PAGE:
A comparative overview of STEM discipline-based public research funding in China and the United States

Patricia Akamp

Abstract


This paper aims to expose a narrow, yet relevant aspect of funding changes in higher education in China, through a discipline-based overview of the country’s public research funding. It makes specific comparisons with the United States (U.S.) in order to explore how research funding has changed in the first decade of the century in light of the worldwide trend of investment growth in the fields of science, technology, engineering and math (STEM), considering China’s centralized approach to service provision. Through documentary analysis, findings indicate that China did follow the trend of prioritizing STEM subjects for research funding, opposed to those in the social sciences, humanities and arts (SSHA), while aligning them to set economic goals (as seen in the last three Five-Year plans). Even though China and the U.S. have had separate drivers at different times to justify increased investment earmarked for STEM subject areas, both countries hold the common aspiration of being the scientific leading reference in the world, and their policies draw from the assumption that this can only be achieved through further development in science and technology, even if in detriment of funds for SSHA. However, from a discipline-based perspective, by following U.S.’ research funding policies, China may be creating dependency paths for SSHA, as already seen in the U.S.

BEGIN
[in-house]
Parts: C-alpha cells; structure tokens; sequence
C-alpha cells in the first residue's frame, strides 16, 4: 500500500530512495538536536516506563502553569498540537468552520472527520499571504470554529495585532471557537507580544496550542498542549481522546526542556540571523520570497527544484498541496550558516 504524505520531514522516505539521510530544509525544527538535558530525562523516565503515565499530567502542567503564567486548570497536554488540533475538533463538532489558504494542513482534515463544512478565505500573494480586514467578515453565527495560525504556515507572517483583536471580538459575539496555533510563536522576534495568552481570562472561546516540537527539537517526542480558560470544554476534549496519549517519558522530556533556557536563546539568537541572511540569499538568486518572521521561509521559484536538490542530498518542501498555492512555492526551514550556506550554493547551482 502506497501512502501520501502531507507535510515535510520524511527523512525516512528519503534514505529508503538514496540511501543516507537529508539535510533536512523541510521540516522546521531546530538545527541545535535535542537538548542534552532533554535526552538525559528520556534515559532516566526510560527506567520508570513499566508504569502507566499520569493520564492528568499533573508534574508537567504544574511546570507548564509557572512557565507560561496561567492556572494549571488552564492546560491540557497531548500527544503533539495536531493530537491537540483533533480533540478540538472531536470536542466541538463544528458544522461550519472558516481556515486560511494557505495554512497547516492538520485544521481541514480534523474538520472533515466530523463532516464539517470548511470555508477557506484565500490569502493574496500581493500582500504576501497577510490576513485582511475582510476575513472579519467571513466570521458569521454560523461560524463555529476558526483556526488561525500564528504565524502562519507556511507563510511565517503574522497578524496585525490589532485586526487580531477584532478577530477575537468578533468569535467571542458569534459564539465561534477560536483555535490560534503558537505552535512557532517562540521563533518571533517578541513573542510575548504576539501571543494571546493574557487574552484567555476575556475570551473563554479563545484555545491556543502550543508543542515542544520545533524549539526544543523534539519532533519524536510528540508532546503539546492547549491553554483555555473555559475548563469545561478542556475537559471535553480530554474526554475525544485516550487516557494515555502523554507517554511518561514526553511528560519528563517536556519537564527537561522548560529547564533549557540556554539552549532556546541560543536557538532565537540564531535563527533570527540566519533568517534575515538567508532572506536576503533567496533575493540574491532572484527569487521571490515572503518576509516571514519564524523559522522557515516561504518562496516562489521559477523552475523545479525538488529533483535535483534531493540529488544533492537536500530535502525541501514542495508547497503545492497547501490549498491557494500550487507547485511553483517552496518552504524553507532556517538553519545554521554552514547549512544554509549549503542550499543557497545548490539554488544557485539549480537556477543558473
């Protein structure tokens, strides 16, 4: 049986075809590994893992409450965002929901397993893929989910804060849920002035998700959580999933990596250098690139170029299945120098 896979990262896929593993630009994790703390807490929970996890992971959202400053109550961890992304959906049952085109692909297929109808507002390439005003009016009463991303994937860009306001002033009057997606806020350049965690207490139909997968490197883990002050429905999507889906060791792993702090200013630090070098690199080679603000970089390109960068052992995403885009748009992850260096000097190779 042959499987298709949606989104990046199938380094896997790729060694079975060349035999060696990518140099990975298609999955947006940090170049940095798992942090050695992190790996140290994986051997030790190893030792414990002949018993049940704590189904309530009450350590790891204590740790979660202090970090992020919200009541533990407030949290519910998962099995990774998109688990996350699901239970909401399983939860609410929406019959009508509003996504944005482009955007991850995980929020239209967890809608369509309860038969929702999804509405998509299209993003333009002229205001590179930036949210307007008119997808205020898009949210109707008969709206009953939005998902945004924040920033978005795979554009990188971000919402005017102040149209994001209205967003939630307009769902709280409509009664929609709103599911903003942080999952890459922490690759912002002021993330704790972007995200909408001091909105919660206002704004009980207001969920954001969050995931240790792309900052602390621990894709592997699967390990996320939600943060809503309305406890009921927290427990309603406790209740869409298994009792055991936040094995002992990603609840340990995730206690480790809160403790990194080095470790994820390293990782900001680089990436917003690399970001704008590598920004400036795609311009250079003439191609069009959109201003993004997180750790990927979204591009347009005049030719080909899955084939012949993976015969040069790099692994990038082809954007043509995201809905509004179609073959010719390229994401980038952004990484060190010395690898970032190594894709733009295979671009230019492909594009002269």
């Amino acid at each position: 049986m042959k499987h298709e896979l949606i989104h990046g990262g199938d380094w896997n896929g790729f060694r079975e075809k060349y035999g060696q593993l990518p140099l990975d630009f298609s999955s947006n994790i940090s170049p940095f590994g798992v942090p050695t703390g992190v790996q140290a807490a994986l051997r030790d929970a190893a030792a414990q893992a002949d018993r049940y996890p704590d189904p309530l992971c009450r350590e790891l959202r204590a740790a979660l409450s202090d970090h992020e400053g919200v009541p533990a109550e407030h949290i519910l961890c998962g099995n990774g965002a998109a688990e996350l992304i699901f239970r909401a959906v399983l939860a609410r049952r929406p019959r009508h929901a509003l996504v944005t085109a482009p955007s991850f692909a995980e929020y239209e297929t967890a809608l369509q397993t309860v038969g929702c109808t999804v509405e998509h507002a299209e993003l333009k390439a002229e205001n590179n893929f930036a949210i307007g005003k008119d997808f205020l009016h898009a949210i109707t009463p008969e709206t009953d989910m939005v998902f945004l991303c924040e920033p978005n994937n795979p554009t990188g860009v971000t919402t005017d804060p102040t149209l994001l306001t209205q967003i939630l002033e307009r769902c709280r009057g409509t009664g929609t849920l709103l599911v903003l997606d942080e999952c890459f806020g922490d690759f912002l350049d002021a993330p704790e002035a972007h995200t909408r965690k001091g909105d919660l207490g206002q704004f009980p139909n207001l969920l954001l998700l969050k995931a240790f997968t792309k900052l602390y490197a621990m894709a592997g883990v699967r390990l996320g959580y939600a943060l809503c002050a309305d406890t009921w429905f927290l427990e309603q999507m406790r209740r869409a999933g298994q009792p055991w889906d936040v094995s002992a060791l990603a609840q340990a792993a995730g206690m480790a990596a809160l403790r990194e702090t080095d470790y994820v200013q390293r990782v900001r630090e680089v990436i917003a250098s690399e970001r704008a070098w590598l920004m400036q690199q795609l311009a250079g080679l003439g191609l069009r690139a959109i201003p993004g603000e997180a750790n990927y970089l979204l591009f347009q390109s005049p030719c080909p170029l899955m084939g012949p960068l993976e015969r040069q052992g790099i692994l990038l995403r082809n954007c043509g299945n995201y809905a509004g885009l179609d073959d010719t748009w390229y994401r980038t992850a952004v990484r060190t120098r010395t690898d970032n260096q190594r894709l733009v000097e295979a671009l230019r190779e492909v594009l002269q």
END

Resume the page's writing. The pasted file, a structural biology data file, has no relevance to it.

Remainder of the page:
Key words: research funding, China, U.S., SSHA, STEM, resource dependence theory.


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